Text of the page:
The State of Alaska (NPS, USA)
Alaskan Town of King Salmon
The Alagnak Wild River's source is in Katmai National Park and Preserve's rugged Aleutian Range. The Alagnak River meanders across the stunning Alaska Peninsula, heading west towards Bristol Bay and the Bering Sea and providing an unparalleled opportunity to experience the diverse landscapes, wildlife, and cultural history of southwest Alaska.
Acclaimed Alaskan Public Domains
The parks, forests, and refuges of Alaska offer a wide range of experiences. Helping visitors and locals alike have positive, enriching experiences on Alaska's public lands while also encouraging them to protect the state's natural and cultural treasures is the primary goal of the Alaska Public Lands Information Centers. All ages can take advantage of the trip-planning services, interpreting services, and educational opportunities offered by these hubs.
The Concept of a National Historic District
World War II Aleutian Islands
Location: Unalaska/Dutch Harbor, Alaska
Aleutian Islands, home to Unangax (Aleut) people for over 8,000 years, became a hotly contested battleground in the Pacific during World War II. Unangax civilians were uprooted en masse as Japanese forces invaded and occupied two islands in this thousand-mile-long archipelago during a 15-month air war that culminated in one of the deadliest battles of World War II's Pacific Theater.
Protected Area and National Monument
Salmon King, Alaska
Aniakchak is one of the wildest and least visited areas in the National Park System due to its geographical isolation and harsh climate. An impressive six-mile (10 km) wide and 2,500 ft (762 m) deep caldera formed during a massive volcanic eruption 3,500 years ago; this landscape serves as a vivid reminder of Alaska's location on the volcanically active "Ring of Fire."
The Bering Strait Link
During the Pleistocene Epoch, the distribution of life in the Western Hemisphere was profoundly impacted by the location of the Bering Land Bridge National Preserve. Inhabitants of native communities, who have done so for many generations, depend on the land for survival. A landscape like this does not exist anywhere else; it is wild and ecologically sound.
The monument stretches for 70 miles along the coast of the Chukchi Sea, located well above the Arctic Circle. Throughout the past five thousand years, humans have left their mark on more than 114 beach ridges. The Inupiat are still making use of it today. Shorebirds from as far away as South America can find refuge in the vast wetlands. Wildflowers carpet the ground, and qiviut fibers from muskoxen can be seen in the bushes among hikers and boaters.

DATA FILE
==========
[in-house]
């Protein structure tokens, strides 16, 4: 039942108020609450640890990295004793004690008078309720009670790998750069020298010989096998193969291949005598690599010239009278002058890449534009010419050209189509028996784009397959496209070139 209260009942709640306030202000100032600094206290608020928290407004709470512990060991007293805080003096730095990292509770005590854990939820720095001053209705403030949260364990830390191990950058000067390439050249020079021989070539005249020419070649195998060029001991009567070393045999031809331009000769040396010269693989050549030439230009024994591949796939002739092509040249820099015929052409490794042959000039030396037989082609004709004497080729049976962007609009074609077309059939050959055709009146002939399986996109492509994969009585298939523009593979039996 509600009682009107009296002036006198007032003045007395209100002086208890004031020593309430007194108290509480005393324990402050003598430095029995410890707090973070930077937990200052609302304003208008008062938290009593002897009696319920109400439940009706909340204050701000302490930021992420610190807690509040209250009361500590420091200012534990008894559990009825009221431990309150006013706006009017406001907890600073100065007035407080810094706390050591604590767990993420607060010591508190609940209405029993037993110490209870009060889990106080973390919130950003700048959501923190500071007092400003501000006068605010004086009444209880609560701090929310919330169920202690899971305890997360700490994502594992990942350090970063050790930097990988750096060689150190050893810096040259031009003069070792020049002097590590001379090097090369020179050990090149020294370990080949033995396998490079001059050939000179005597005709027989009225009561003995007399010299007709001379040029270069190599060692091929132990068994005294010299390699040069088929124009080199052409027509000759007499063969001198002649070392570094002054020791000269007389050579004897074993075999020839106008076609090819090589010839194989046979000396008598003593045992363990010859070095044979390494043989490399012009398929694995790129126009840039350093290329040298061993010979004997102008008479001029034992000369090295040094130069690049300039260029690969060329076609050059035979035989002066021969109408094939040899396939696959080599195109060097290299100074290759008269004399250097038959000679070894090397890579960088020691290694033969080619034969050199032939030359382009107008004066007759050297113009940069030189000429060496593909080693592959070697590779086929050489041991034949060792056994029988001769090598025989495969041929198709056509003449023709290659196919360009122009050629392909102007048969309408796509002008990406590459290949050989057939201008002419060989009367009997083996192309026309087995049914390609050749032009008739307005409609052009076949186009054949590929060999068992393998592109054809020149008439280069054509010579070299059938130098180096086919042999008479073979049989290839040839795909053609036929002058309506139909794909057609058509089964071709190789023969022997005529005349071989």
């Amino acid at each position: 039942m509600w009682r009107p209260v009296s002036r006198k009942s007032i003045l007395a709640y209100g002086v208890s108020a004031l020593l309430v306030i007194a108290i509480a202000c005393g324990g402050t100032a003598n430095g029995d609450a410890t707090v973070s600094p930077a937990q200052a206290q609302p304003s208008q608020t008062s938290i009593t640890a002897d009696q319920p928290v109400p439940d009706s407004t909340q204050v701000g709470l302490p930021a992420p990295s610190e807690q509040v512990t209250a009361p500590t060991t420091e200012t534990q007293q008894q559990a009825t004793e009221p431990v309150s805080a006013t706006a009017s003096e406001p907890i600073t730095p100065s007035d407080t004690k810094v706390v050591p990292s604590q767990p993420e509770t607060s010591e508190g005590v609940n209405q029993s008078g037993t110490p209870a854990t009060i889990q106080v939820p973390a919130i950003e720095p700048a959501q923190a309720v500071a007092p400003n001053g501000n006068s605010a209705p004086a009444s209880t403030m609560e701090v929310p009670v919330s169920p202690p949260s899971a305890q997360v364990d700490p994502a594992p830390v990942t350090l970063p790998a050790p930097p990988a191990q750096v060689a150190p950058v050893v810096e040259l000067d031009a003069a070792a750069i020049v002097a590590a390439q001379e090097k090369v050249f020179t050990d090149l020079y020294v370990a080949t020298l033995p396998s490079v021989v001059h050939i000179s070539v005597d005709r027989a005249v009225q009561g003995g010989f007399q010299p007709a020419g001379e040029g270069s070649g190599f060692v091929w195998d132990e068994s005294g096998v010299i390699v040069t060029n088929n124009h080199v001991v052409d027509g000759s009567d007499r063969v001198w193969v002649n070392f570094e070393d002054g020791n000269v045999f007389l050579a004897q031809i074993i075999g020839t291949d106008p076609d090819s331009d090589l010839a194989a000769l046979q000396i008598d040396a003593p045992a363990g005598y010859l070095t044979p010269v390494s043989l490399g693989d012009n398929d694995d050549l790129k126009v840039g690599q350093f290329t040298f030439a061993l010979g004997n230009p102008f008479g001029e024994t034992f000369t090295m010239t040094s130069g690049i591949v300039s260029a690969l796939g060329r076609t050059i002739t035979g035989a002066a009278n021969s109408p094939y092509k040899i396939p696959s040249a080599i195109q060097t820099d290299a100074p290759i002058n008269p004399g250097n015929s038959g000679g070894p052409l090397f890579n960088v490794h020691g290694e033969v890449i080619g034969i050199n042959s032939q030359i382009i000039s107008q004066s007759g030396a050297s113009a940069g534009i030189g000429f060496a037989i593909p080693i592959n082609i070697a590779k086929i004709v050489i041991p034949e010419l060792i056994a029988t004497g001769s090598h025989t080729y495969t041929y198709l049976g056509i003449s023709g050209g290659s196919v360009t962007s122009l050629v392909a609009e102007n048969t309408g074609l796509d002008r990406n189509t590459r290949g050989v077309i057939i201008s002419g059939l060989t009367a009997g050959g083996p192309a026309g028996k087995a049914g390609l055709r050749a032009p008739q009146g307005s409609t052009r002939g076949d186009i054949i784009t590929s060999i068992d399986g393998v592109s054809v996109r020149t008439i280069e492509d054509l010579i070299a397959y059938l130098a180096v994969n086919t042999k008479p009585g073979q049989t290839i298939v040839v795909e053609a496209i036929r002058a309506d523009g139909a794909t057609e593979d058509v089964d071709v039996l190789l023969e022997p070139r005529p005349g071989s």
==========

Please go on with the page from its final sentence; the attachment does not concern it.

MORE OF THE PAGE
State and Federally Protected Lands
Park, Alaska, Denali
Six million acres of Denali's wilderness are split in two by a single highway. Along it, visitors can watch the lowland taiga forest give way to high alpine tundra and snowy mountains, all the way up to Denali, the highest peak in North America at 20,310 feet. Large and small wild animals alike continue to exist in their traditional habitats, free of human interference. You will find peace and quiet in the wilderness.
It's a national park and preserve.
In and around Bettles, Alaska
No trails or roads exist in this vast area. Travelers find pristine ecosystems where people have coexisted with the land for thousands of years. There are glacier-carved valleys where wild rivers flow, ancient trails used by migrating caribou, and summer days that last forever followed by winter nights illuminated by the aurora borealis. It has changed little over the years, thanks to nature alone.
To protect and preserve a national park
Bay de Glacier
Covering 3 Glacier Bay National Park, located in Alaska's Inside Passage, is a must-see with its three million acres of rugged mountains, dynamic glaciers, temperate rainforest, wild coastlines, and deep sheltered fjords. The park is a quarter of Alaska's 25 million acre World Heritage Site, making it one of the world's largest international protected areas. Glacier Bay is a place of boundless potential for exploration and ingenuity, from sea to summit.
Culture and History of the Inuit
To the town of Barrow, Alaska
The Iupiat Heritage Center in Barrow, Alaska, tells the story of the Iupiat people on the top of the world. Hunting the bowhead, or "Agviq," they have survived for thousands of years in one of the harshest climates on Earth. During the 19th century, commercial whalers from New England flocked to these isolated seas in search of the bowhead for its valuable baleen and blubber.